From the ion exchange isotherms for the Li+, Na+ and K+ ions (Figure 4), the exchange capacities were determined under limit of saturation conditions. Cel/ZrO2/phosphate appears to be a promising ion exchange material with a good ion exchange capacity and fast kinetic process. The values obtained were (in mmol g-1) as follows: Li+= 0.05, Na+= 0.38 and K+= 0.57. The ion exchange capacity for the Li+ ions is negligible compared to Na+ and K+ ions. For K+, the exchange capacity is the same as the amount of ammonia gas adsorbed by the matrix, indicating that there is no restriction for this ion to diffuse at the solid-solution interface.

 

 

The equilibrium constants for all ions were determined with the aid of the model of fixed tridentate system centers. The results of calculations are presented in Table 2.

 

 

The best fitting was achieved for the model of tridentate ion exchange centers (n=3). The calculations show that for both, Na+ and K+ ions and the ion exchange constants b3 are very close while they are much higher than that calculated for Li+. Using the calculated exchange capacities and equilibrium constants it is possible to estimate the potential of this material to be employed for separating Li+ from Na+ and K+. The separation factors were estimated as

where and are the initial quantities of species A and B in aqueous solution (mol) and QA and QB refer to the quantities retained by the material under the equilibrium conditions. Figure 5 presents a plot of separation factors calculated for different initial concentration of the metal ions against C0M .

 

 

According to the calculations performed for the metals that are initially present in solution at equal concentrations (from 2x10-5 up to 3x10-3 mol L-1) and the mass of the sorbent 0.1 g immersed in 50 mL, the separation factors SNa+/Li+ and SK+/Li+ maximized at 150 (Figure 5). This shows the possibility of separating Li+ from Na+ and K+, while the separation of Na+ from K+ seems to be impossible. In fact, passing a solution containing a mixture of Li+, Na+ and K+, each with concentration of 1.00x10-4 mol L-1, through a column filled with 0.5 g of (Cel/ZrO2)2PO2H has shown that Na+ and K+ were completely retained in the column while Li+ was not kept at all. Table 3 summarizes the results obtained.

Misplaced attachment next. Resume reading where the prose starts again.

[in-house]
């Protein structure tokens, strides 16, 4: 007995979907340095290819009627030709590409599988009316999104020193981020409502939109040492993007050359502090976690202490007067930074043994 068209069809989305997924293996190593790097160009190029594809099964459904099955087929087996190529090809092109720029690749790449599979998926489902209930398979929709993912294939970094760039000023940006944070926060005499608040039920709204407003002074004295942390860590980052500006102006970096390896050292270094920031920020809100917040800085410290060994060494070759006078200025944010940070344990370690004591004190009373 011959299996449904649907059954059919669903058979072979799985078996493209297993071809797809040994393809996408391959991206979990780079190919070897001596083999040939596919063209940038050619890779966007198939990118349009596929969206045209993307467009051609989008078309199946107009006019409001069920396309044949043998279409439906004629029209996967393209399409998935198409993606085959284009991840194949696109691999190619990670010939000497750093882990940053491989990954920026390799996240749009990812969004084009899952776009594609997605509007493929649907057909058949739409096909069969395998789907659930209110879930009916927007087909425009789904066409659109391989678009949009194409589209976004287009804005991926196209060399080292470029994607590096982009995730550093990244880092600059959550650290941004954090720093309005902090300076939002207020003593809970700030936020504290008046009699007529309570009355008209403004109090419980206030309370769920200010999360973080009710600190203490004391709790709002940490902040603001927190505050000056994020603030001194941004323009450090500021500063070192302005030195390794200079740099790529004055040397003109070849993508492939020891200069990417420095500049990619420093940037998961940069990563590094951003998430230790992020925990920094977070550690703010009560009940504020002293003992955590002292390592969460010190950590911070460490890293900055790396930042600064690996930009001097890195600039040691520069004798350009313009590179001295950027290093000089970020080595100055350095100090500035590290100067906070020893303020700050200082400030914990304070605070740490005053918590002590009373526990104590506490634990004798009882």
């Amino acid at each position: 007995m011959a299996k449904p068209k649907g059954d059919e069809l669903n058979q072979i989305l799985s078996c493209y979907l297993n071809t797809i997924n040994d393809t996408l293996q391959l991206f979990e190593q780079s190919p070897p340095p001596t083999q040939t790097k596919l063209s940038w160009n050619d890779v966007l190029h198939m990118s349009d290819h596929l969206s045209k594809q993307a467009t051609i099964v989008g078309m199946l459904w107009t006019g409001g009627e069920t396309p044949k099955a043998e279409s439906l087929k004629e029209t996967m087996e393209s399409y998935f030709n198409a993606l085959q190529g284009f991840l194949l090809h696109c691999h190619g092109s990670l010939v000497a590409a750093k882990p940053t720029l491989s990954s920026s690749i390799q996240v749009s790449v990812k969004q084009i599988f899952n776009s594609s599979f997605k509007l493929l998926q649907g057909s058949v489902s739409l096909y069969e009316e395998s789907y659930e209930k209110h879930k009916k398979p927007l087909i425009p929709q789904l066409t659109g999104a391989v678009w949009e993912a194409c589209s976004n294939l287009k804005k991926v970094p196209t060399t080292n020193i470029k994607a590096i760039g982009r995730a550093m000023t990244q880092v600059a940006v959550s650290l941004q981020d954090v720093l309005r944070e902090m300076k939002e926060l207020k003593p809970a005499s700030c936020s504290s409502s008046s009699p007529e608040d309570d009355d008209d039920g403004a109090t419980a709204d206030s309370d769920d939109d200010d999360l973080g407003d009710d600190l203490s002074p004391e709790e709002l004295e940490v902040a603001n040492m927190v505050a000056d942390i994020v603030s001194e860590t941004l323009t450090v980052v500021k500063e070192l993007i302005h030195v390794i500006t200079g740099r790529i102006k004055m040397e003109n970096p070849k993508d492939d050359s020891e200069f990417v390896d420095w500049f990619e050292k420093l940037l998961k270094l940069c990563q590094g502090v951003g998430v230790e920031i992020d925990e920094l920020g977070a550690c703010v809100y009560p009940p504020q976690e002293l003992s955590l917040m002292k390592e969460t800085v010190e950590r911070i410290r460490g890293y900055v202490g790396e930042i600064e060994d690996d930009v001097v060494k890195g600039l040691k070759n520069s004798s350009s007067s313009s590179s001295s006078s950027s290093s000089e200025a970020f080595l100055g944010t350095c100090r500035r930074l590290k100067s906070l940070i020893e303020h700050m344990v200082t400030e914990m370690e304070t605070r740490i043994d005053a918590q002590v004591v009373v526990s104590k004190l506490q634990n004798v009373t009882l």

The high values of the separation factors SNa+/Li+ and SK+/Li+ support the quantitative separation of Na+ and K+ from Li+ from a mixture containing these three ions. It is known that if a cation exchanger is placed in an aqueous solution of two cations, i.e. A+ and B+, the preference of the exchanger for ion A+ or B+ depends on their electrostatic energies of interaction with the fixed anionic exchange sites. In the present case, as the hydration enthalpies (in kJ mol-1) of the individual ions are Li+= -532, Na+= -423 and K+= 33843 and the hydrated ions sizes are (in pm) Li+ = 47, Na+= 36 and K+= 2444, the electrostatic interaction with the fixed anion is expected to be considerably reduced for Li+ in comparison with Na+ and K+.

 

Conclusions

The isotherms for the H+/Na+ and H+/K+ ion exchange show the non ideal nature of the exchange for these ions. The features of the systems studied were taken into account by applying a model of tridentate centers that considers the surface of the sorbent as an assemblage of polyfunctional sorption centers. For each such center the ion exchange process for Na+ and K+ is not of a stepwise character, pointing to strong cooperative interactions between the attached phosphate groups. Both the observed ion exchange capacities, with respect to the alkaline metal ions, and the equilibrium constants may be interpreted by taking into consideration the sequence of the ionic hydration radii for Li+, Na+ and K+.

 

Acknowledgements

Y. G. is indebted to FAPESP and FINEP-PRONEX for financial support. C. A. B. and A. M. L. are also indebted to CNPq and FAPESP for fellowships. The authors wish to acknowledge Prof. Carol H. Collins for manuscript revision

 

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Received: February 24, 2003
Published on the web: November 28, 2003
FAPESP helped in meeting the publication costs of this article.

 

 

*e-mail: gushikem@iqm.unicamp.br